An Important Warning Concerning Haircolor Processing
We here at hairfinder.com have long been advocates of patch tests prior to any chemical service an individual undergoes. These tests are meant to provide a warning of sensitivities to chemicals used in these
services in a controlled manner so as to minimize the potential damage to the individual. (Better a small, irritated, and itchy spot than a horrendously painful scalp should you prove sensitive.)
Recently, however, news reports indicate that there is an increase in the number of reported (and diagnosed) allergic reactions to hair dyes. This has been attributed to the fact that younger and younger individuals
are coloring their hair. Doctors of the Auckland Allergy Clinic in New Zealand have noted “a dramatic increase in allergic reactions to hair dye internationally”. Allergy Today magazine also acknowledges the increase
in haircolor-allergy cases. The patients typically complain of symptoms, such as: itching of the scalp, redness and swelling of the face, and pain at the site of exposure.
Another factor that is believed to be a contributor to the spate of allergic reactions is the global economic crunch. Since hair dye is commonly used to cover gray hair, the credit crisis has led many individuals to
use “do-it-yourself” haircolor kits. It’s these cases, along with occasional disregard for pre-service testing that are believed to have added to the situation.
The primary culprit in allergic reactions to haircolor formulas has been identified as a chemical called Para-phenylenediamine (PPD). PPD is the main coloring agent found in permanent and semi-permanent haircolor.
The chemical is also found in henna tattoos, which are marketed to target young people. The marketing of these tattoos is also thought to be a major contributor to the increase in allergic reactions.
Many countries already have restrictions on the use of PPD – in some countries the chemical is even banned from use. However, it has not been banned in countries like New Zealand, though new regulations mean that
as of July 2009, PPD-inclusion will need to be disclosed on product labeling – including a warning of allergic reaction risks.
It is important to remember that whether you are going to a salon or doing your own color at home, you should ALWAYS perform a patch test before having the color service. (Most packages of home color products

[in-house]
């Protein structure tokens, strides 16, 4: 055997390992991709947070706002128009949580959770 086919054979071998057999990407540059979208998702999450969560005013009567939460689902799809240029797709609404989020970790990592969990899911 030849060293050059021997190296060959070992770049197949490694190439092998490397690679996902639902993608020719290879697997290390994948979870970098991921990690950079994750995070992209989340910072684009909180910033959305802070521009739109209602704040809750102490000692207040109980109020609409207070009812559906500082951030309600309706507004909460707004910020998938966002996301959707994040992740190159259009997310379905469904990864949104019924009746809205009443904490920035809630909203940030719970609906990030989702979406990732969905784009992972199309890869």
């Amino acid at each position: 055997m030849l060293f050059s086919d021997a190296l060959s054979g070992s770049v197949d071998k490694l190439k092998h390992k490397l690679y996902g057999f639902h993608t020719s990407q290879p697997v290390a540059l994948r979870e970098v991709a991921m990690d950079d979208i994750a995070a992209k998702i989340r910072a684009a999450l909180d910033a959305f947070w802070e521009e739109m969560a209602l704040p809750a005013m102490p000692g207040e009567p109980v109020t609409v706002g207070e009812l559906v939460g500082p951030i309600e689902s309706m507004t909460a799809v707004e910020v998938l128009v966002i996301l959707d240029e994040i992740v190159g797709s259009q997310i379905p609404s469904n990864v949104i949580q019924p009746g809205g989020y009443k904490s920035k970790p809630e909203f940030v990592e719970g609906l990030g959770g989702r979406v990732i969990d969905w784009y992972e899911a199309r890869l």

include specific instructions on performing the patch test.) These tests generally involve swabbing a small amount of the chemical mixture onto the skin in an innocuous location, then waiting a designated period
of time for a reaction to become apparent.
The time an individual should wait is usually listed as either 48 or 72 hours. It should be noted, however, that medical professionals in the U.S. have noted that sensitivity reactions to PPD have been seen to emerge
as many as 10 days after initial exposure. This delayed reaction has been seen primarily with the temporary/henna tattoos containing what is called “black henna”.
Furthermore, just because you have used a color product before with no problems does NOT mean you are safe to use that product without testing. Allergic reactions commonly emerge after long periods of time where the
irritant is something used regularly without prior problem. (I cite the recent story of British hairdresser Graham Howe who developed allergies to the PPD in the haircolor he worked with, the latex of his working
gloves, and the nickel in his cutting shears, AFTER twenty-one years as a hairdresser.)
No, you must always perform a patch test before any chemical service, just to be safe. Always read the product packaging carefully and follow the guidelines to patch testing precisely. If you are concerned about
whether or not your particular color product contains PPD, the following is a list of phenylenediamines (or related chemicals):
Benzenediamine, Diamino-Benzene, Diaminobenzene, Benzenediamine, Benzenediamine Ethanedioate, Phenylene diamine, Phenylenediamine, Aminoaniline, 6PPD, APCO 2330, Aspartyl-Pyridoxal-5'-Phosphate, C02454, CI Developer
11, Developer 11, Developer C, Developer H, Developer M, Direct Brown BR, Direct Brown GG, Fenylenodwuamina, Fouramine 1, m-Aminoaniline, m-Benzenediamine, m-Diaminobenzene, m-Fenylendiamin, m-Phenylene diamine,
M-Phenylenediamine, meta-Aminoaniline, meta-Benzenediamine, meta-Diaminobenzene, Metaphenylenediamine, p-Aminoaniline, p-Benzenediamine, p-Diaminobenzene, p-Fenylendiamin, p-Phenyldiamine, p-Phenylene diamine,
p-Phenylenediamine, PARAPHENYLEN-DIAMINE, Paraphenylenediamine, PLP-ASP, PPD, Renal PF.